ANALYSIS: BENEDICT TEMBO
IN ITS quest to boost food security, the Ministry of Agriculture has held talks with some commercial farmers to grow 150,000 tonnes of winter maize.
It is in public domain that commercial farmers always grow winter crop, so it is not a new phenomenon. Commercial banks such as Zanaco have been financing the growing of winter and summer crops for years now.
The initiative by Ministry of Agriculture Permanent Secretary Songowayo Zyambo and his team is indeed commendable.
Mr Zyambo was Zambia National Farmers Union chief executive officer the last time the country attempted to roll out winter maize in 2002.
This followed two consecutive droughts that had devastated the country’s maize crops.
Mr Zyambo’s outreach demonstrates Government’s desire to ensure that the country’s food security remains intact even in the aftermath of the country experiencing erratic rainfall and in some cases, prolonged drought in the 2018-2019 rainy season.
This ultimately affected crop production, especially in the country’s southern parts.
Although details of the meeting are scanty, the incentive to get commercial farmers to start growing winter maize should be the assurance of a ready market for the maize at a very attractive price per metric tonne.
This is because producing winter maize is a very expensive undertaking given the expensive irrigation equipment, the astronomical interest rates in our banks as well as the abnormal electricity tariffs.
With Government in the middle of a food distribution exercise in the affected parts of the country as well as the Food Reserve Agency offloading maize to millers to control the price of mealie meal, which had breached the K100 mark, the country’s food security is fragile.
There is need therefore for Government to play an oversight role by ensuring that maize reserves do not run out, come January next year.
However, my concern is that the Ministry of Agriculture has ended at enticing commercial farmers to mitigate the maize reserves.
Apart from commercial farmers, the Ministry of Agriculture should also engage State institutions such as the Zambia Correctional Service (ZCS) and the Zambia National Service (ZNS), who have a history of contributing to the country’s strategic maize reserves.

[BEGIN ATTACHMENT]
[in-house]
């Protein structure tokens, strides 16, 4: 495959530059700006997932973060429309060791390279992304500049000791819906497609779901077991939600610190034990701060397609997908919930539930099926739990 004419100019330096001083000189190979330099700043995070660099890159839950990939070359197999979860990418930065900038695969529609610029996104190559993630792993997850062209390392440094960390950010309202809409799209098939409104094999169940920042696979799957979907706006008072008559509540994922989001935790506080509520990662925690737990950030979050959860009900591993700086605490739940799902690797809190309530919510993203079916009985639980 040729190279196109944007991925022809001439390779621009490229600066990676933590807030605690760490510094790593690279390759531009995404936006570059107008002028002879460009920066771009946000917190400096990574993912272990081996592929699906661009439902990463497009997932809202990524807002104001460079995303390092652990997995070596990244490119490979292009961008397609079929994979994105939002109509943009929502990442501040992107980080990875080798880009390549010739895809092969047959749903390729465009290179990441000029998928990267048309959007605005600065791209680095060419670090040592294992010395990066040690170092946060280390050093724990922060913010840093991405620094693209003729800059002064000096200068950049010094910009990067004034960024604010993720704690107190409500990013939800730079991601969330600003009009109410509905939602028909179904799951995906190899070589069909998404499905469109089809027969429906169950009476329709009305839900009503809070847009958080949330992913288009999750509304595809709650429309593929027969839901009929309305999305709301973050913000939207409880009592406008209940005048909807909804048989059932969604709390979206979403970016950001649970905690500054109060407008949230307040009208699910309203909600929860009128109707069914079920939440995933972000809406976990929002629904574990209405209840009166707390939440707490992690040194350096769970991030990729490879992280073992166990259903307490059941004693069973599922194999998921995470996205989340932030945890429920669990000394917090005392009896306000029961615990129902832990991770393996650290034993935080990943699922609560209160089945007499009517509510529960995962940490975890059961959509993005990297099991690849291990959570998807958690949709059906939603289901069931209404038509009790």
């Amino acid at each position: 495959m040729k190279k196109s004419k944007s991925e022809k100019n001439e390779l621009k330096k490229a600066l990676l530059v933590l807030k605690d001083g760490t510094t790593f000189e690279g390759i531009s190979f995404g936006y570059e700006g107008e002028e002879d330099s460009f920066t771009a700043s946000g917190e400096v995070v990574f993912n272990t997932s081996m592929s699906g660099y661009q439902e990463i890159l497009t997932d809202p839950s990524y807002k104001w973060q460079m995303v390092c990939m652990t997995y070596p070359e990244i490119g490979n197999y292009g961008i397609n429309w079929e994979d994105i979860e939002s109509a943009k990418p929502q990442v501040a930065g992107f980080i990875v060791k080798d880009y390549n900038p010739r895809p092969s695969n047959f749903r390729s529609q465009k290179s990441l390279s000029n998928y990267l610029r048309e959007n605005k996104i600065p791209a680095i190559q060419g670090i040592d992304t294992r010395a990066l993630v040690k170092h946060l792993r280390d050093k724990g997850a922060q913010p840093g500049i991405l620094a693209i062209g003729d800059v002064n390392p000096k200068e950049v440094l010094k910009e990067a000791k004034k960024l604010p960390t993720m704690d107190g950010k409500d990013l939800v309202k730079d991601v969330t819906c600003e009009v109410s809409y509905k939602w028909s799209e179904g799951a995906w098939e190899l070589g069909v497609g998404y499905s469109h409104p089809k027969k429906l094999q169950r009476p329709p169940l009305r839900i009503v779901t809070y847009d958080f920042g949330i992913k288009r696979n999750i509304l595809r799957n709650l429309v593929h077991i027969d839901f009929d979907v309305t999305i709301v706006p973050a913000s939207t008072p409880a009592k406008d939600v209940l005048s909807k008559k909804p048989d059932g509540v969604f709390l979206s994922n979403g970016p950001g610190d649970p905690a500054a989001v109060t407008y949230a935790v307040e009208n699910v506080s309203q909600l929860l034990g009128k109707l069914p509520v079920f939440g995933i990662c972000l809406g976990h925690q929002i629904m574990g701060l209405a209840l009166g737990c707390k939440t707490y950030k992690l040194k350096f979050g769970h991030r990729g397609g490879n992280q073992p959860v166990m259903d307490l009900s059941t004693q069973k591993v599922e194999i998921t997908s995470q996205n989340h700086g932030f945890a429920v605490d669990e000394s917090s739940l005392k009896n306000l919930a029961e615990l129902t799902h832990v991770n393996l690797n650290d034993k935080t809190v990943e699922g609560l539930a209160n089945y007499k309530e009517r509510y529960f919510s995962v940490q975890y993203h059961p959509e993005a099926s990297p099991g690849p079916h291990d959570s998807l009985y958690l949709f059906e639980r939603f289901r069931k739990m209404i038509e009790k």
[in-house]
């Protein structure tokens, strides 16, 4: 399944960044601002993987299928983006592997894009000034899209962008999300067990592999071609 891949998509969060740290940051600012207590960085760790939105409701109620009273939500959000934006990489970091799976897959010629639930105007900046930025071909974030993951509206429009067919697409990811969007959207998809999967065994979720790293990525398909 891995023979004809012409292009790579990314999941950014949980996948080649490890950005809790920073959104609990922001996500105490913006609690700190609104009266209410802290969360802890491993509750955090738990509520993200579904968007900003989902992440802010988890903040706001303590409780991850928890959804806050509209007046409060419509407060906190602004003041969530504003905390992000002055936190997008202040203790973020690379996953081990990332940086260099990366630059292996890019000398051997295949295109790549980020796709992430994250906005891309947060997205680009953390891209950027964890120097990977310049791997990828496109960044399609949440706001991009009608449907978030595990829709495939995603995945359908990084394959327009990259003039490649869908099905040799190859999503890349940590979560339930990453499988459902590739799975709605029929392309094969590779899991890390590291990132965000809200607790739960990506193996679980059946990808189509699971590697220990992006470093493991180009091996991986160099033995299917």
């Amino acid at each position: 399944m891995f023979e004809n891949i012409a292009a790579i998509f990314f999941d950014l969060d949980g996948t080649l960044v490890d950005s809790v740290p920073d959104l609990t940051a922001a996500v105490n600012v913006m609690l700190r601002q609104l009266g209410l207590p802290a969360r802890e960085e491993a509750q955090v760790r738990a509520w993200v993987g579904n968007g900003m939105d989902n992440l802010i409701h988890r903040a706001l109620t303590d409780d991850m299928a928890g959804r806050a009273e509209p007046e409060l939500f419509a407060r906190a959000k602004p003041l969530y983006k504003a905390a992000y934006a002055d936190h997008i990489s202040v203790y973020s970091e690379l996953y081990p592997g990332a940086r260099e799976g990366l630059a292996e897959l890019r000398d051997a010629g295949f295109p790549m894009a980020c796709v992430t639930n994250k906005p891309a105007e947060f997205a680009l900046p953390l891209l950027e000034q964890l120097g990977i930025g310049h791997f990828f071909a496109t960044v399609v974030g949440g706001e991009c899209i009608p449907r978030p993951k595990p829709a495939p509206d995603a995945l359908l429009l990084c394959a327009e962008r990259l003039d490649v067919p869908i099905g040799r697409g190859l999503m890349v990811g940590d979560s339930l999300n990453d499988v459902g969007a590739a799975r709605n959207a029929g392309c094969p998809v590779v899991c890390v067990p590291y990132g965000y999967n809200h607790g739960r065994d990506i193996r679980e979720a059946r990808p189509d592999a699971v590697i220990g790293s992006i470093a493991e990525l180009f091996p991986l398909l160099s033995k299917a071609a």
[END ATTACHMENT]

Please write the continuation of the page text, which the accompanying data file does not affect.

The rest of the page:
ZNS has been cultivating winter wheat in Chanyanya, Kafue in Lusaka Province, Mkushi in Central Province and Lumezi in the Eastern Province. It has now commenced production at Mangango in Kaoma.
On the other hand, ZCS is tilling winter wheat on 45 hectares in Kabwe.
Both ZNS and ZCS are willing to take up the challenge of growing winter maize just like the commercial farmers.
But both institutions may have some limitations, which the Ministry of Agriculture may be interested in hearing and possibly render a helping hand.
ZNS, for instance, may need help to identify maize seed suitable for winter maize, while ZCS maybe short on funds to implement winter maize cultivation.
From the Ministry of Agriculture, both ZNS and ZCS may need engagement or attachment of experts with proven track records of what they intend to achieve.
Both need to be availed with information of proven varieties of seeds suitable for specific areas and periods.
The two institutions need to put in place structures that shall build viable business models and let these units run like profit centres and not mere regimented “obey without question “ military units.
ZNS and ZCS should develop the units into proper centres promoting food security and not just concentration on maize and wheat, but become research centres vying for diversification of food sources and varieties.
It is in the interest of ZNS commandant Lieutenant-General Nathan Mulenga and ZCS commissioner-general Chileshe Chisela to ensure that inputs and equipment are acquired in the mostly timely and efficient manner.
What am I saying?
These activities must be viewed as businesses and not activities to fill the void of time at the hands of military units.
There’s need for investment into the initiative. Money is needed to procure irrigation equipment, drilling boreholes and for operational purposes.
So, Mr Zyambo should not only end at engaging commercial farmers, but also engage his Ministry of Defence and Ministry of Home Affairs counterparts.
ZNS and ZCS have the capacity for winter maize production given the necessary support.
The author is a Zambia Daily Mail editorials editor.
ANALYSIS: BENEDICT TEMBO